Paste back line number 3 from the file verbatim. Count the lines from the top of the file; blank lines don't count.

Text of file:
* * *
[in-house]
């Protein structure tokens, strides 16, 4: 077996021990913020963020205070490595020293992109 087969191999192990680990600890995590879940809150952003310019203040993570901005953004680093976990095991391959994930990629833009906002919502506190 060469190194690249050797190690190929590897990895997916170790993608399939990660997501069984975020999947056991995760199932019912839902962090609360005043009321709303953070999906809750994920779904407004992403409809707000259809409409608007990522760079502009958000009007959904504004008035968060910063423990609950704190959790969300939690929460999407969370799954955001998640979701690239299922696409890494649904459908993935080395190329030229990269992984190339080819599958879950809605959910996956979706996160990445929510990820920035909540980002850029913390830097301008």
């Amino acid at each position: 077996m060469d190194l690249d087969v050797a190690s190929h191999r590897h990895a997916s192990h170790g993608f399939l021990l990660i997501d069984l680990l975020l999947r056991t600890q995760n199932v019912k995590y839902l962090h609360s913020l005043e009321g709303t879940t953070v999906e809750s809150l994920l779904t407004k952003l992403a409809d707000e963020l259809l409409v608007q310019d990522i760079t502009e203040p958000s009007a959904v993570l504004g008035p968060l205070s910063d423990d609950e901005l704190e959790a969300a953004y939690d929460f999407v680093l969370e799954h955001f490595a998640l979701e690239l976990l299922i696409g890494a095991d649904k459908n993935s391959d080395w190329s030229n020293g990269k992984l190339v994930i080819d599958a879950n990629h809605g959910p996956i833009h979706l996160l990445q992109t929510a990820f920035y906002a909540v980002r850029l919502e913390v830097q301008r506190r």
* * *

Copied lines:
């Amino acid at each position: 077996m060469d190194l690249d087969v050797a190690s190929h191999r590897h990895a997916s192990h170790g993608f399939l021990l990660i997501d069984l680990l975020l999947r056991t600890q995760n199932v019912k995590y839902l962090h609360s913020l005043e009321g709303t879940t953070v999906e809750s809150l994920l779904t407004k952003l992403a409809d707000e963020l259809l409409v608007q310019d990522i760079t502009e203040p958000s009007a959904v993570l504004g008035p968060l205070s910063d423990d609950e901005l704190e959790a969300a953004y939690d929460f999407v680093l969370e799954h955001f490595a998640l979701e690239l976990l299922i696409g890494a095991d649904k459908n993935s391959d080395w190329s030229n020293g990269k992984l190339v994930i080819d599958a879950n990629h809605g959910p996956i833009h979706l996160l990445q992109t929510a990820f920035y906002a909540v980002r850029l919502e913390v830097q301008r506190r």